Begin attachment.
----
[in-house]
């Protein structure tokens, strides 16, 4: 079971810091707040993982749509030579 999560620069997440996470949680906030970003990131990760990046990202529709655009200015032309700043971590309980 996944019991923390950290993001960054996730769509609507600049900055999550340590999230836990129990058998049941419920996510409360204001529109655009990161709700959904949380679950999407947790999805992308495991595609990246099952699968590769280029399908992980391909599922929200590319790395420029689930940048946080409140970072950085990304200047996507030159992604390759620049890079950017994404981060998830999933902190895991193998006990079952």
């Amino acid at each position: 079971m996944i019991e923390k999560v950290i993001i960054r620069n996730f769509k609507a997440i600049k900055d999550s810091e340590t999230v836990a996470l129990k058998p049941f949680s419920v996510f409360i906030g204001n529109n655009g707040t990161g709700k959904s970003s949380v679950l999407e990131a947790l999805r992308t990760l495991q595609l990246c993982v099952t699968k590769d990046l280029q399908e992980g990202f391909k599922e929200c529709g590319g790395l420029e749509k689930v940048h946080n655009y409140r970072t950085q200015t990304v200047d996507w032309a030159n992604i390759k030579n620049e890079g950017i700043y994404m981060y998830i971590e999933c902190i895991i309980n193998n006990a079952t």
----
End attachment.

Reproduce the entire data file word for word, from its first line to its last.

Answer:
[in-house]
């Protein structure tokens, strides 16, 4: 079971810091707040993982749509030579 999560620069997440996470949680906030970003990131990760990046990202529709655009200015032309700043971590309980 996944019991923390950290993001960054996730769509609507600049900055999550340590999230836990129990058998049941419920996510409360204001529109655009990161709700959904949380679950999407947790999805992308495991595609990246099952699968590769280029399908992980391909599922929200590319790395420029689930940048946080409140970072950085990304200047996507030159992604390759620049890079950017994404981060998830999933902190895991193998006990079952």
């Amino acid at each position: 079971m996944i019991e923390k999560v950290i993001i960054r620069n996730f769509k609507a997440i600049k900055d999550s810091e340590t999230v836990a996470l129990k058998p049941f949680s419920v996510f409360i906030g204001n529109n655009g707040t990161g709700k959904s970003s949380v679950l999407e990131a947790l999805r992308t990760l495991q595609l990246c993982v099952t699968k590769d990046l280029q399908e992980g990202f391909k599922e929200c529709g590319g790395l420029e749509k689930v940048h946080n655009y409140r970072t950085q200015t990304v200047d996507w032309a030159n992604i390759k030579n620049e890079g950017i700043y994404m981060y998830i971590e999933c902190i895991i309980n193998n006990a079952t």